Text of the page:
2020-01-28 4:53:28 PM  
I have a recurrent nightmare where I have to crap out in public and the only toilets available are like this.  Sometimes I think I found a private one but then a window will open and there will be several people watching (and smelling) me.
 
2020-01-28 6:30:04 PM  
No, but I did look at a 1920s house were they crammed a bathroom into the attic.  You couldn't sit up straight on the commode and you had to kneel to use the sink.

Also rented a house that had survived the 1906 SF quake and had been transported to Oakland.  Had rod and tube wiring.
 
2020-01-28 9:21:57 PM  

CFitzsimmons: thismomentinblackhistory: CrazyCurt: Woah. Yes.

/ Kansas City. Light switches were push-button, tub had feet.

I still have push button lights. House was built in either 1904 or 1905. Unfortunately no weird basement toilet to speak of.

I wish I had those light switches in my current house, which is a refurbished barn circa 1909. I didn't do any of the remodel, however, and am not planning on ripping out the current fixtures. Except maybe the kitchen cabinets. Anyway, the toilet is right where you'd expect it to be.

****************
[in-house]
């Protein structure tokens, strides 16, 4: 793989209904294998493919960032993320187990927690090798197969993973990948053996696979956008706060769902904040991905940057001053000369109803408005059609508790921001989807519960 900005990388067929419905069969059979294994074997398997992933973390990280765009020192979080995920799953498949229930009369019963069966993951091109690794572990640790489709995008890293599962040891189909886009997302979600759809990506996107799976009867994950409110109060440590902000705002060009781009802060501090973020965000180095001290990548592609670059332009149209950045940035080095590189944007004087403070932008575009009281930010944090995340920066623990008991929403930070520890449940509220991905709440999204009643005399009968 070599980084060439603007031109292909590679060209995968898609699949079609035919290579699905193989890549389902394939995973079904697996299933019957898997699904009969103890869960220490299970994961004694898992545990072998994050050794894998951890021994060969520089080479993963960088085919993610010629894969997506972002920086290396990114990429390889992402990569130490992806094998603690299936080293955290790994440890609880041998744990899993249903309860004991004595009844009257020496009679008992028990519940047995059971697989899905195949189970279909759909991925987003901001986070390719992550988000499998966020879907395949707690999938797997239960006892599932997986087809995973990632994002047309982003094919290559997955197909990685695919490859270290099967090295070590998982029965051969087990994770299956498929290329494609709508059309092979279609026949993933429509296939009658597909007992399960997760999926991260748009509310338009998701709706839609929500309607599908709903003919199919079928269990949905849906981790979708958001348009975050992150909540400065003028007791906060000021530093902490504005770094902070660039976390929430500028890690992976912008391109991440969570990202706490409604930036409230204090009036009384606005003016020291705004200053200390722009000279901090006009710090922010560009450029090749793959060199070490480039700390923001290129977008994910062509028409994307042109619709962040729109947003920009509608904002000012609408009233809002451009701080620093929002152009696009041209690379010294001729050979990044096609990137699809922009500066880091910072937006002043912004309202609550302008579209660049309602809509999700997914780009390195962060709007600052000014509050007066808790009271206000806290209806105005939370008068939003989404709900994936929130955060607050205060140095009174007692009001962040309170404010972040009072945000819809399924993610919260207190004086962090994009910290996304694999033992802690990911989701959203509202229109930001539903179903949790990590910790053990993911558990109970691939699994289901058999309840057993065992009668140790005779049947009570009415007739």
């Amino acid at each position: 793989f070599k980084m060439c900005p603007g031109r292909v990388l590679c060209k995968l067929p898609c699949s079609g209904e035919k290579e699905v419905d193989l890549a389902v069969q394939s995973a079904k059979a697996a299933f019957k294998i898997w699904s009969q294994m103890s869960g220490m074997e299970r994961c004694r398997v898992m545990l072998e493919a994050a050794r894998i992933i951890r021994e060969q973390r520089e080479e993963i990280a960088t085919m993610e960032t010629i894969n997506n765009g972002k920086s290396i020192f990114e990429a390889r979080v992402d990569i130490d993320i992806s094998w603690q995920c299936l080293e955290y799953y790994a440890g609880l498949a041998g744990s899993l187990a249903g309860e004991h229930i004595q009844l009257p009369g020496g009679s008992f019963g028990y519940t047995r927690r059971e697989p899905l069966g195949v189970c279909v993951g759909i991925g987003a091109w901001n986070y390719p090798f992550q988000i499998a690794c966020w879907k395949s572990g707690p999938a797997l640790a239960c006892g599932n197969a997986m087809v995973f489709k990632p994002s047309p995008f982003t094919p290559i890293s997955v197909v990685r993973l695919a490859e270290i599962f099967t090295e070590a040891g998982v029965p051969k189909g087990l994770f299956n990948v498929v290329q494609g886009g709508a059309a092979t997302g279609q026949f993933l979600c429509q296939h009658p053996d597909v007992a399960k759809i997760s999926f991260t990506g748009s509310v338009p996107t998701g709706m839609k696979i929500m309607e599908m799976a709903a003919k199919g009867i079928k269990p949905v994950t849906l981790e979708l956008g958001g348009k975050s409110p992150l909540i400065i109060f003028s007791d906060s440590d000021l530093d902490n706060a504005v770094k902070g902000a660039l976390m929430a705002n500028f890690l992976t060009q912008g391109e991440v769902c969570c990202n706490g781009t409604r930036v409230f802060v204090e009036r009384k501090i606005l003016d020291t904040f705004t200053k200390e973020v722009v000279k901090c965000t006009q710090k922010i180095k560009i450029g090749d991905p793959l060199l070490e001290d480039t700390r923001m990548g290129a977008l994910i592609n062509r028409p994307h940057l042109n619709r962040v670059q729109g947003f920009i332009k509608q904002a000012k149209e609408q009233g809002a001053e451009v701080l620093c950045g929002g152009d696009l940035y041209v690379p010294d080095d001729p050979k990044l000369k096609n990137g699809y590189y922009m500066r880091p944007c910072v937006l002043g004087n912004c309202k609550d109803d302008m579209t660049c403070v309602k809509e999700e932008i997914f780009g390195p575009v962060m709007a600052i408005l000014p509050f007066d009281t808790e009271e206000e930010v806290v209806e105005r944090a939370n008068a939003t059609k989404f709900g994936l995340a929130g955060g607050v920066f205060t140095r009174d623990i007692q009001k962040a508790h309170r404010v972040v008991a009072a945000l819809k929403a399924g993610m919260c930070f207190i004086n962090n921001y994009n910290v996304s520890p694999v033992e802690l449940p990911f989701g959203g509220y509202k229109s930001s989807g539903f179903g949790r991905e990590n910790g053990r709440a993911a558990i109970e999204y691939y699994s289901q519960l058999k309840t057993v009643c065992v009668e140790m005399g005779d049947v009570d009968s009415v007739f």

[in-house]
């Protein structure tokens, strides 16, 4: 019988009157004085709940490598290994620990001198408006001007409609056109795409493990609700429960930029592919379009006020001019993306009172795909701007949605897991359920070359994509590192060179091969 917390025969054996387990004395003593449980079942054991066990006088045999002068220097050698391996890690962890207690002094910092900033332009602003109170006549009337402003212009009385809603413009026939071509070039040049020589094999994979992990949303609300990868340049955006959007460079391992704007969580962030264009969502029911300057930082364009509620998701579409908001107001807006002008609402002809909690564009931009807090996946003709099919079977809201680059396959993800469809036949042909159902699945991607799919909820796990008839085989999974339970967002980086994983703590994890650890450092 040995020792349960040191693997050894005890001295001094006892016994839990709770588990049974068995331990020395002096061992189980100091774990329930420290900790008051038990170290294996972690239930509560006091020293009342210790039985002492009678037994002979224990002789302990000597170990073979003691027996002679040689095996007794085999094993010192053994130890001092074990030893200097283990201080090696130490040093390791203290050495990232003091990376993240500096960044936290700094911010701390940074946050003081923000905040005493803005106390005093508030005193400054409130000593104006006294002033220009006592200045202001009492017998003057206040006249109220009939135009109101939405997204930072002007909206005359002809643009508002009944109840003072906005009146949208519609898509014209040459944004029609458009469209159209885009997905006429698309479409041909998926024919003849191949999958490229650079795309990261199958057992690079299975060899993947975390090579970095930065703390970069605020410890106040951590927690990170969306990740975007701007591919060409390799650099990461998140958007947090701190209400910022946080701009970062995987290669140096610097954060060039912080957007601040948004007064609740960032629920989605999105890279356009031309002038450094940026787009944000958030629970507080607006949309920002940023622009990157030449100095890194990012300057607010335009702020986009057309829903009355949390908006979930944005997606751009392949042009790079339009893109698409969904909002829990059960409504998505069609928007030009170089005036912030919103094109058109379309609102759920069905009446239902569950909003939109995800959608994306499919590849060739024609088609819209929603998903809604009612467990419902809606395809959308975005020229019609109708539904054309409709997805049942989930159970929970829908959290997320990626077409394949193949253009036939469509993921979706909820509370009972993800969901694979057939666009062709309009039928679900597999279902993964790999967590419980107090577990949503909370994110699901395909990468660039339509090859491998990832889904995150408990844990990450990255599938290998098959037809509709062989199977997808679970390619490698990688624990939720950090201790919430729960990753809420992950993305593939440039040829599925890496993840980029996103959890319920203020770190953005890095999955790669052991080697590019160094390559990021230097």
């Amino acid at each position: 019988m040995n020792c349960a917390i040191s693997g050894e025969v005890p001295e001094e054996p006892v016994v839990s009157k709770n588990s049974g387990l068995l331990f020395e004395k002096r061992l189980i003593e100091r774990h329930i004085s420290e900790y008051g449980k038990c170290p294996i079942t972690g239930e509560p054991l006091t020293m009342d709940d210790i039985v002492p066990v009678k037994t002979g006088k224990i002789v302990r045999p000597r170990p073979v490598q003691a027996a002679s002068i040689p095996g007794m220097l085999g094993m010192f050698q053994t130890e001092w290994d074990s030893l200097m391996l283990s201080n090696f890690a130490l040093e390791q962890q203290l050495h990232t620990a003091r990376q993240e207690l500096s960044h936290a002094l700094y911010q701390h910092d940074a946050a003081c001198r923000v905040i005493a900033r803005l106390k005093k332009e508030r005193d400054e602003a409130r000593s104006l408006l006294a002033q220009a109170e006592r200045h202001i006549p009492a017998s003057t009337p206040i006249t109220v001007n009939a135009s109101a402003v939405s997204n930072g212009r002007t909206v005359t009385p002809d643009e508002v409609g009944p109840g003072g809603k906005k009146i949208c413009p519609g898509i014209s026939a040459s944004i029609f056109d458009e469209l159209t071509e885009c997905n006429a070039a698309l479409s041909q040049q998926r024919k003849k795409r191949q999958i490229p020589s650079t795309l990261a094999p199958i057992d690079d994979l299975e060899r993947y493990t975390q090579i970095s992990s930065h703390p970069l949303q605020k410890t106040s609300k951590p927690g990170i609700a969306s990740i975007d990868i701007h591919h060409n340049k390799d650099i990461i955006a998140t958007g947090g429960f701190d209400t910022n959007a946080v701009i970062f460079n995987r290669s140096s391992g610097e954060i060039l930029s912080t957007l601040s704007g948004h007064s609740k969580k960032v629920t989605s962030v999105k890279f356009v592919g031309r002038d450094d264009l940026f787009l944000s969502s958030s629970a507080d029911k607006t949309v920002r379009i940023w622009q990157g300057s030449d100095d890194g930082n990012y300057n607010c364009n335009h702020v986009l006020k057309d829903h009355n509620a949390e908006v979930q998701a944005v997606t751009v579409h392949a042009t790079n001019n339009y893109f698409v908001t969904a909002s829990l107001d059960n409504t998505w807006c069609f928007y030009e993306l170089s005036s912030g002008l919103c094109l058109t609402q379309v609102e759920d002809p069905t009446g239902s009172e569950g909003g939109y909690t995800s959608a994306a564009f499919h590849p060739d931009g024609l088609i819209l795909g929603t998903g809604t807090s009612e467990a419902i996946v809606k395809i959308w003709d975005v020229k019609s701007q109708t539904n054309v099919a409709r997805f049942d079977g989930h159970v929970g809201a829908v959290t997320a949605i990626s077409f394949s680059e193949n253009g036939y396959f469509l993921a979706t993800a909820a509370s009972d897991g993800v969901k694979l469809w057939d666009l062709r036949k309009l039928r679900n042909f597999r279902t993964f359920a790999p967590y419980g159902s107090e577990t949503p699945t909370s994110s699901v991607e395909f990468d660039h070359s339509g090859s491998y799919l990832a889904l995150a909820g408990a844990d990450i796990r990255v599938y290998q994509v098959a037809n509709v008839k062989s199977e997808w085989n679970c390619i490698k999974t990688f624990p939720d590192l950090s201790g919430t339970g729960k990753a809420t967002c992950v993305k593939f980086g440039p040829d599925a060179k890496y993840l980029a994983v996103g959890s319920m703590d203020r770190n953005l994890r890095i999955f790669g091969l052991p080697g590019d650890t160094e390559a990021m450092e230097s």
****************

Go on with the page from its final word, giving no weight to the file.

You can buy them. The guts are modern and UL listed. https://www.amazon.com/Classi​c-Mother-​Vintage-Lighting-Hardware/dp/B01M0XTET​1

They even come with a dimmer built in. The top botton spins. https://www.amazon.com/Premium​-Single-​Pole-Universal-Mother-Buttons/dp/B01IW​1YYBE
 
2020-01-29 1:35:30 PM  
Is this more Fark TV in podcast form?
 
2020-01-29 2:07:30 PM  

TenMilligramInch: Is this more Fark TV in podcast form?


I finally listened to one (this one) its not thaaatbad..


interesting filterpwn?  I really did put a space between the last 2 words above, tried it twice but keeps coming back as one word.
 
2020-01-29 2:36:21 PM  
WTF?

Do they change the headline every couple days to make us think there's been a new podcast?
 
2020-01-29 2:40:11 PM  

FrancoFile: WTF?

Do they change the headline every couple days to make us think there's been a new podcast?


It comes with a new hat.
 
2020-01-29 2:46:04 PM  
Fark user imageView Full Size


/obscure?
 
2020-01-29 3:30:00 PM  

Lettuce Pray: [Fark user image image 643x388]

/obscure?


Came here for this.  Not disappointed.
 
2020-01-29 5:08:35 PM  
what did they expect from buying a beer so devoid of flavor youre obligated to bury a cotrus wedge in it

/corona sux
 
Displayed 50 of 50 comments

View Voting Results: Smartest and Funniest

This thread is closed to new comments.

Continue Farking





On Twitter




In Other Media
  1. Links are submitted by members of the Fark community.

  2. When community members submit a link, they also write a custom headline for the story.

  3. Other Farkers comment on the links. This is the number of comments. Click here to read them.

  4. Click here to submit a link.